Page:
It’s a question that we’re asked weekly, and whilst I’m often babbling on about specific tools, I wanted to use this post to bring together a list of the essential stuff that will get a beginner going.
You probably know that I like to use minimal tools throughout my woodworking.
It’s an approach that I’ve always taken, so for anyone looking to get started with hand tools, I want to make something clear, a basic kit can be a preference not just a budget restraint.
For most projects these days, I’ll go start to finish with just a handful of tools, but I have many others that are simply sat unused.
There was a time when I’d surround myself like a collector, with saws hanging by the bench and moulding planes holding one another up along shelves, like books.
It was a humble collection of tattered hand me downs, but there was a tool for every job and most worked a treat.
Moving workshop can teach you a lot about how much sawdust you produce, even when you only use hand tools. It was mounded up on the tools, showing they’d been doing a great job at looking pretty and nowt more.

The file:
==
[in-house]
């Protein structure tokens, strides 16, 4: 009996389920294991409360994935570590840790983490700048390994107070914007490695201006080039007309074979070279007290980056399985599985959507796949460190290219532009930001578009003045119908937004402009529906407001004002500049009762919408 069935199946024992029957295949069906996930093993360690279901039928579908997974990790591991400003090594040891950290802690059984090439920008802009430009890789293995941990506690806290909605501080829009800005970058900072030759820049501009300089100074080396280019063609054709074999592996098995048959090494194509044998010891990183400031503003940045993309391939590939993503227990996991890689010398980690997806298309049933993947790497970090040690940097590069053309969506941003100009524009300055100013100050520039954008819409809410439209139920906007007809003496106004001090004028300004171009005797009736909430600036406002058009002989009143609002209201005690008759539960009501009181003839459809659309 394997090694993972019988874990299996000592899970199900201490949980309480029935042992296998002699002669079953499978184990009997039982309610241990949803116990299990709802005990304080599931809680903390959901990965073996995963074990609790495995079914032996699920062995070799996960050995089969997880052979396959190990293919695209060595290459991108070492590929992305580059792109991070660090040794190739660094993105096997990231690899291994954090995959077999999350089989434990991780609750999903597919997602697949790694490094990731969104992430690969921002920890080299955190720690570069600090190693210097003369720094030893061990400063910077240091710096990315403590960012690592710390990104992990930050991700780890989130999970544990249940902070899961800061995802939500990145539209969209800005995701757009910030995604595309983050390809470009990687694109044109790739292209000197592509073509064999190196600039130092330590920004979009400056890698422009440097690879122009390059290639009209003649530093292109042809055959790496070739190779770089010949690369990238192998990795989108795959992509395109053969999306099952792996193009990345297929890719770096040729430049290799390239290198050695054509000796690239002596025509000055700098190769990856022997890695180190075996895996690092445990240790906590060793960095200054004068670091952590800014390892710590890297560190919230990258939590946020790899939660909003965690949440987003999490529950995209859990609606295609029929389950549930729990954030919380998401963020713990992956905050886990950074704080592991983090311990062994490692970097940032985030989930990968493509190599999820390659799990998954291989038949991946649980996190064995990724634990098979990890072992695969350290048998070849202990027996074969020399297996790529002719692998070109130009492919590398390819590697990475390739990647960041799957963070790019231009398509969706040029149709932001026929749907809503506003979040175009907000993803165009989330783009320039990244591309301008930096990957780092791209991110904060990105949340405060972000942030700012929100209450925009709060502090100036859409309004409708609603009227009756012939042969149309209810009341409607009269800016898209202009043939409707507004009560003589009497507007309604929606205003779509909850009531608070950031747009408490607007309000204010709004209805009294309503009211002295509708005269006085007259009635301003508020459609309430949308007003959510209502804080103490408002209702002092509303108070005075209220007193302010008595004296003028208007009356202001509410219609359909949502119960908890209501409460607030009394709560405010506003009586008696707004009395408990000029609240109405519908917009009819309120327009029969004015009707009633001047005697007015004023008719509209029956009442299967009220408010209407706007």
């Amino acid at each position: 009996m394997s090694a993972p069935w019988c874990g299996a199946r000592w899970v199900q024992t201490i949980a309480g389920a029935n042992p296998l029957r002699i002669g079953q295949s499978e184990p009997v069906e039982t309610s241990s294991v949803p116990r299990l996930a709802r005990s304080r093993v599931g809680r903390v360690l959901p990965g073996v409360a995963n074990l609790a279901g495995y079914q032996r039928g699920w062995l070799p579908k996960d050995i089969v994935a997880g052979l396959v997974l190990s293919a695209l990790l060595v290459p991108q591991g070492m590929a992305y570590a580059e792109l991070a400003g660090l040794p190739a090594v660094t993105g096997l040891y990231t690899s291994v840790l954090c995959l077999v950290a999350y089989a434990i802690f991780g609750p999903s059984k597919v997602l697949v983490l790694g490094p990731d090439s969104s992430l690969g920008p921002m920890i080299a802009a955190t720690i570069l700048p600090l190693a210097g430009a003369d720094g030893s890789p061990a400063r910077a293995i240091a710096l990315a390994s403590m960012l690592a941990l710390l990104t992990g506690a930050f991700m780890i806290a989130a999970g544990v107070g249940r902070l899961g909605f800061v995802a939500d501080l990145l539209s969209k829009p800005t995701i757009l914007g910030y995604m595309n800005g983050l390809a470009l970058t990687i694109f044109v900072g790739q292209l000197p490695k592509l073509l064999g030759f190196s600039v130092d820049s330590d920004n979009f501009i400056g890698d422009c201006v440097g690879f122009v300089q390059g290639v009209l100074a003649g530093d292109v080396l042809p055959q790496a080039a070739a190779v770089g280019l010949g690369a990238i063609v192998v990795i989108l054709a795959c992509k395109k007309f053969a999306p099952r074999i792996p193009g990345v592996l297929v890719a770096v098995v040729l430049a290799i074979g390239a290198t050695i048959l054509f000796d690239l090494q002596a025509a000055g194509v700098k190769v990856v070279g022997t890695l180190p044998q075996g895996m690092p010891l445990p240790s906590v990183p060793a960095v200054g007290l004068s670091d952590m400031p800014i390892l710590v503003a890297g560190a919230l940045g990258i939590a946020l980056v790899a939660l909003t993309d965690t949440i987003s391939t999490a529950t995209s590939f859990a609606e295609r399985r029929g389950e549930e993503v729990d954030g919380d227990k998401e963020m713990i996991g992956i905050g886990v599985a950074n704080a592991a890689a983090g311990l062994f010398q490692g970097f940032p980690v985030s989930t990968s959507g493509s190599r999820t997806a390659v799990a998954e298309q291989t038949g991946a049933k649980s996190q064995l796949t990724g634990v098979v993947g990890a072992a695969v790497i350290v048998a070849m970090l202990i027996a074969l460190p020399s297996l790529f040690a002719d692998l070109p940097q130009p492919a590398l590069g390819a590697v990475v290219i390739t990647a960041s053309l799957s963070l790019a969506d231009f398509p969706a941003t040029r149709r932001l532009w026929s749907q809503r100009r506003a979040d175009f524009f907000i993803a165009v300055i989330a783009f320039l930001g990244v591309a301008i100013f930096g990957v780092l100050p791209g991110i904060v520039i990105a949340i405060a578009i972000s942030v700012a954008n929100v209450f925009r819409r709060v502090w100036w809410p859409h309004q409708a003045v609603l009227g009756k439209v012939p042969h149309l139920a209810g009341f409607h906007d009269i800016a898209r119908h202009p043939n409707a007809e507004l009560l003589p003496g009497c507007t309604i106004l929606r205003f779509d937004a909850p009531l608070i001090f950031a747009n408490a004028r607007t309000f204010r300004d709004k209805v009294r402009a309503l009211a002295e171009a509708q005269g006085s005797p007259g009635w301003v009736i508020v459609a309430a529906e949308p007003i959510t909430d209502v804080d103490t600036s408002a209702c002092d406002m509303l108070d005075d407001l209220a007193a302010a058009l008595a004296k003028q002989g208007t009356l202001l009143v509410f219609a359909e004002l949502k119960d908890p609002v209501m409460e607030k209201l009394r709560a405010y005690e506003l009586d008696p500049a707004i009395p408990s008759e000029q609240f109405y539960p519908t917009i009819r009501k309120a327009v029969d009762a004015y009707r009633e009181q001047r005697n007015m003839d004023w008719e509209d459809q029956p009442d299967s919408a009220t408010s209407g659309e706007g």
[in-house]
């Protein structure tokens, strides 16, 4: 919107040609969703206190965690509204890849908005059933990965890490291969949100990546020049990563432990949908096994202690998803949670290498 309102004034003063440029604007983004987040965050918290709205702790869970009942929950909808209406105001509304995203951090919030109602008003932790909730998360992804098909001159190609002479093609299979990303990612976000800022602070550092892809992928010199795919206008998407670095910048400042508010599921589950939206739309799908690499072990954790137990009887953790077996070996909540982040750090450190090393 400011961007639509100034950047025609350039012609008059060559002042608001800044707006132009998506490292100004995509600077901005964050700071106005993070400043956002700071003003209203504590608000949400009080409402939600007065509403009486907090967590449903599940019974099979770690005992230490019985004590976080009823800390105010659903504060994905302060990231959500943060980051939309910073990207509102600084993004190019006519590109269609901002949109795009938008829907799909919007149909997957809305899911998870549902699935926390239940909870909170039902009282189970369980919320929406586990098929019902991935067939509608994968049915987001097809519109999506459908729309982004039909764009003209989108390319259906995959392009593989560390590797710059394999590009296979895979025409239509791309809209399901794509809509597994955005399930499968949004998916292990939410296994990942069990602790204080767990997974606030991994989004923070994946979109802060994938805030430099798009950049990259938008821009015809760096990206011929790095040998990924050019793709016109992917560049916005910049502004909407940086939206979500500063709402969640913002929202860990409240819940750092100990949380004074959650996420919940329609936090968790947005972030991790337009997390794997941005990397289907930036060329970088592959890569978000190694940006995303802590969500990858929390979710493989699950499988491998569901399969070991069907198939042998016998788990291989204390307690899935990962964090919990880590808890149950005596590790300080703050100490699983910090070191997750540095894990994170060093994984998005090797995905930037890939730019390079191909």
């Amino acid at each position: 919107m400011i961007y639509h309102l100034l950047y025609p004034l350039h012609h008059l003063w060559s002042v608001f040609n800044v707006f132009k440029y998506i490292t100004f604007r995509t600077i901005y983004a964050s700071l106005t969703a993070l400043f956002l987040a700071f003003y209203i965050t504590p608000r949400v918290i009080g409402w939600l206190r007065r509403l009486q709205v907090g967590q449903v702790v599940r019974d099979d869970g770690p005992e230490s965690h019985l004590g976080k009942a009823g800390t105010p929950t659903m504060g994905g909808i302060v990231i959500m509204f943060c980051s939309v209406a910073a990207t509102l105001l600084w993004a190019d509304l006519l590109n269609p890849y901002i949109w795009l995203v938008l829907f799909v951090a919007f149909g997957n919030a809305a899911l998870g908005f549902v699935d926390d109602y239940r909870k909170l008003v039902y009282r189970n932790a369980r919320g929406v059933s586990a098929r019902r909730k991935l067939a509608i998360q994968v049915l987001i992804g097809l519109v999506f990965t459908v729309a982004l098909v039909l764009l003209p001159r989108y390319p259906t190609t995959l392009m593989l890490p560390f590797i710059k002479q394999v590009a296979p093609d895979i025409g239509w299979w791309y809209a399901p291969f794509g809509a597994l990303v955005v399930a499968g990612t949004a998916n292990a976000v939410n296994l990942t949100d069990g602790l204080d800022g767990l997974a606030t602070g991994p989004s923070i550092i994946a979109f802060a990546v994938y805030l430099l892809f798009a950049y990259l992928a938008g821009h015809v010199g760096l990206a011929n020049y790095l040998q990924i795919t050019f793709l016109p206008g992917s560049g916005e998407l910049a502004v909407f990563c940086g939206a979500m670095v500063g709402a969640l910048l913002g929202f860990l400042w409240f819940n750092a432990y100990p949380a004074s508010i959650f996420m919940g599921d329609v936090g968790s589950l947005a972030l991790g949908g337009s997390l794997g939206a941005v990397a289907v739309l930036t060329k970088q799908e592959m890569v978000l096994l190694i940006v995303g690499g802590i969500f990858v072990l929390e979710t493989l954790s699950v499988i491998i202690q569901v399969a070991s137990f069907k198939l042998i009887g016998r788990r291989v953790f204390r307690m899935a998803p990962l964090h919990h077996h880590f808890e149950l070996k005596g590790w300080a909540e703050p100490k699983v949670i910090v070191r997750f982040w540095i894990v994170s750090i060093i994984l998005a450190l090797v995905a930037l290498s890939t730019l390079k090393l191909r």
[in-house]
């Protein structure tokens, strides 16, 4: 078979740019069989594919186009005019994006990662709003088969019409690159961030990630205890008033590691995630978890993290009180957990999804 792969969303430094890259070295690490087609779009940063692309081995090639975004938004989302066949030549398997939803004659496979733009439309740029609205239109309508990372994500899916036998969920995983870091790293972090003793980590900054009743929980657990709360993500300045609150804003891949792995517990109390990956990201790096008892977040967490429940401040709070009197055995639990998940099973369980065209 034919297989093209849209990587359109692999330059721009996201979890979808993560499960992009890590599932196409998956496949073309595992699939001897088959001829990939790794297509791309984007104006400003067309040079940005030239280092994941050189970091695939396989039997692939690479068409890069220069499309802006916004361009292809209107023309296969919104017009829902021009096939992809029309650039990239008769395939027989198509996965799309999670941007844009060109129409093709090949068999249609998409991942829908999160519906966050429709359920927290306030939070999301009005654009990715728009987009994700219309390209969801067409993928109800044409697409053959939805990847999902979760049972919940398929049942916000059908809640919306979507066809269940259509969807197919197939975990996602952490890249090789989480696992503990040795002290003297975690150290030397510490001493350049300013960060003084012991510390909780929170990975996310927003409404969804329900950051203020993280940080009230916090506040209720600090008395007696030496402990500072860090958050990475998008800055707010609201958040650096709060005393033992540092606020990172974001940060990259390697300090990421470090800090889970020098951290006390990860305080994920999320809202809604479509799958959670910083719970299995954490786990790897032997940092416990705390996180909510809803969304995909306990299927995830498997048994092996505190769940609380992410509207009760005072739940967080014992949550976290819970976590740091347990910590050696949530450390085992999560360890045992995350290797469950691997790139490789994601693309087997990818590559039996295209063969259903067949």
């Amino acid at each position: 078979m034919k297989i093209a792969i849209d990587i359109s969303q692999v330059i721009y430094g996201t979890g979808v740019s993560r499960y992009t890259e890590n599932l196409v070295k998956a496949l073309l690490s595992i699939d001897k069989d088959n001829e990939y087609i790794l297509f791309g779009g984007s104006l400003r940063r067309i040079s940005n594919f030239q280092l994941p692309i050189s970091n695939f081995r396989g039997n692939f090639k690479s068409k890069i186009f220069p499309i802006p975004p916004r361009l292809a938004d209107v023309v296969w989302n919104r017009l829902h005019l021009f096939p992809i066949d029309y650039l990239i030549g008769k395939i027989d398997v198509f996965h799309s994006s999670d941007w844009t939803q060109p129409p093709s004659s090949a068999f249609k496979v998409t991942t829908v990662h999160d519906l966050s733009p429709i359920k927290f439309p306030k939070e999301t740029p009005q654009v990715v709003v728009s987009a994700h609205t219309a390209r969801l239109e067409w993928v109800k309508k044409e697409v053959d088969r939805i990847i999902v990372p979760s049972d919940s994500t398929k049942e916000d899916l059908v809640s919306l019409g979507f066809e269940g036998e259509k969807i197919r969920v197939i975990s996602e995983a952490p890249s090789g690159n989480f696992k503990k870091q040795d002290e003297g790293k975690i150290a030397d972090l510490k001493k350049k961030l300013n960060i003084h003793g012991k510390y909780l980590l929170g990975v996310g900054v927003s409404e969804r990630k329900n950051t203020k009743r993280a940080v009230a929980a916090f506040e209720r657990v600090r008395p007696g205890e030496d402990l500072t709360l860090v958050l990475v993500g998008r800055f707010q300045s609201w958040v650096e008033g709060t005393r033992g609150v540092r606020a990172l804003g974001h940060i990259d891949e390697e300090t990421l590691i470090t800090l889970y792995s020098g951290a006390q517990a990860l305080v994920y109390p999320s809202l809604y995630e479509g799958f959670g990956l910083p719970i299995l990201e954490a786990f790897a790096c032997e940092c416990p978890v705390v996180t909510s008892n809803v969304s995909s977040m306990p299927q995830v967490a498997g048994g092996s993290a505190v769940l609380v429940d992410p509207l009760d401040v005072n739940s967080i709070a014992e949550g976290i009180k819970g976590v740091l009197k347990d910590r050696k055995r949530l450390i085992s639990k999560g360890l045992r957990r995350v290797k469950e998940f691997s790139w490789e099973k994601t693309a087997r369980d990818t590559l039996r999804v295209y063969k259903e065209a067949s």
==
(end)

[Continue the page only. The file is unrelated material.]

With only space for the essentials while the new workshop got set up, the rest went in to storage.
Several years on and it seems those essentials really are all you need.
I’ve built workbenches, beds, tables, big things and small. All at pace, and all with a pretty meagre set of hand tools.
I like a minimal kit because it’s simple.
There’s less to be familiar with, look after and store.
But I also believe that using less tools is a great way to learn.
When building a project for a video I’ve always been mindful to use only dead basic stuff.
I think it’s important for beginners to see that woodworking well by hand has nothing to do with having the best set up.
Watching stuff get built in this way should help a complete beginner get the gist of what they need pretty quickly. Or at least that’s the idea.
Buying stuff is a headache at the best of times, and then you try asking the good old internet for some help and it gets more confusing, more costly and best put off for another day.